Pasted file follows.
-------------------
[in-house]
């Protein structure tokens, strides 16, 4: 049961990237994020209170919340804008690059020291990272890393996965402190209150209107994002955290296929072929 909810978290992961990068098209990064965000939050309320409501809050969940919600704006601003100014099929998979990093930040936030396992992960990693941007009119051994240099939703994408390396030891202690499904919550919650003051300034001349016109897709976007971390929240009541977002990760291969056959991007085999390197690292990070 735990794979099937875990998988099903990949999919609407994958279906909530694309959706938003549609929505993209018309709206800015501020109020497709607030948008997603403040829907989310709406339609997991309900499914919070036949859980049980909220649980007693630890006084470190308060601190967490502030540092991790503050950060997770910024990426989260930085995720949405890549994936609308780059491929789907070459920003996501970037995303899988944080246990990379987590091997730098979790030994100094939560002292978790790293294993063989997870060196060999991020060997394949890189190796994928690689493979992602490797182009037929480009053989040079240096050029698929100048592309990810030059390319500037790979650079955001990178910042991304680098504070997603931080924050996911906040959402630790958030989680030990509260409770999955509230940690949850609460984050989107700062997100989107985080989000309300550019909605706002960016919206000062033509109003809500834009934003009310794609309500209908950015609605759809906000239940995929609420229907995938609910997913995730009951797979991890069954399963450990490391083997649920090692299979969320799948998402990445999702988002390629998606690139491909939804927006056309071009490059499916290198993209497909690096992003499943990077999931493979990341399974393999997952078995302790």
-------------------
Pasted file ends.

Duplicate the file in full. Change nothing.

[in-house]
């Protein structure tokens, strides 16, 4: 049961990237994020209170919340804008690059020291990272890393996965402190209150209107994002955290296929072929 909810978290992961990068098209990064965000939050309320409501809050969940919600704006601003100014099929998979990093930040936030396992992960990693941007009119051994240099939703994408390396030891202690499904919550919650003051300034001349016109897709976007971390929240009541977002990760291969056959991007085999390197690292990070 735990794979099937875990998988099903990949999919609407994958279906909530694309959706938003549609929505993209018309709206800015501020109020497709607030948008997603403040829907989310709406339609997991309900499914919070036949859980049980909220649980007693630890006084470190308060601190967490502030540092991790503050950060997770910024990426989260930085995720949405890549994936609308780059491929789907070459920003996501970037995303899988944080246990990379987590091997730098979790030994100094939560002292978790790293294993063989997870060196060999991020060997394949890189190796994928690689493979992602490797182009037929480009053989040079240096050029698929100048592309990810030059390319500037790979650079955001990178910042991304680098504070997603931080924050996911906040959402630790958030989680030990509260409770999955509230940690949850609460984050989107700062997100989107985080989000309300550019909605706002960016919206000062033509109003809500834009934003009310794609309500209908950015609605759809906000239940995929609420229907995938609910997913995730009951797979991890069954399963450990490391083997649920090692299979969320799948998402990445999702988002390629998606690139491909939804927006056309071009490059499916290198993209497909690096992003499943990077999931493979990341399974393999997952078995302790």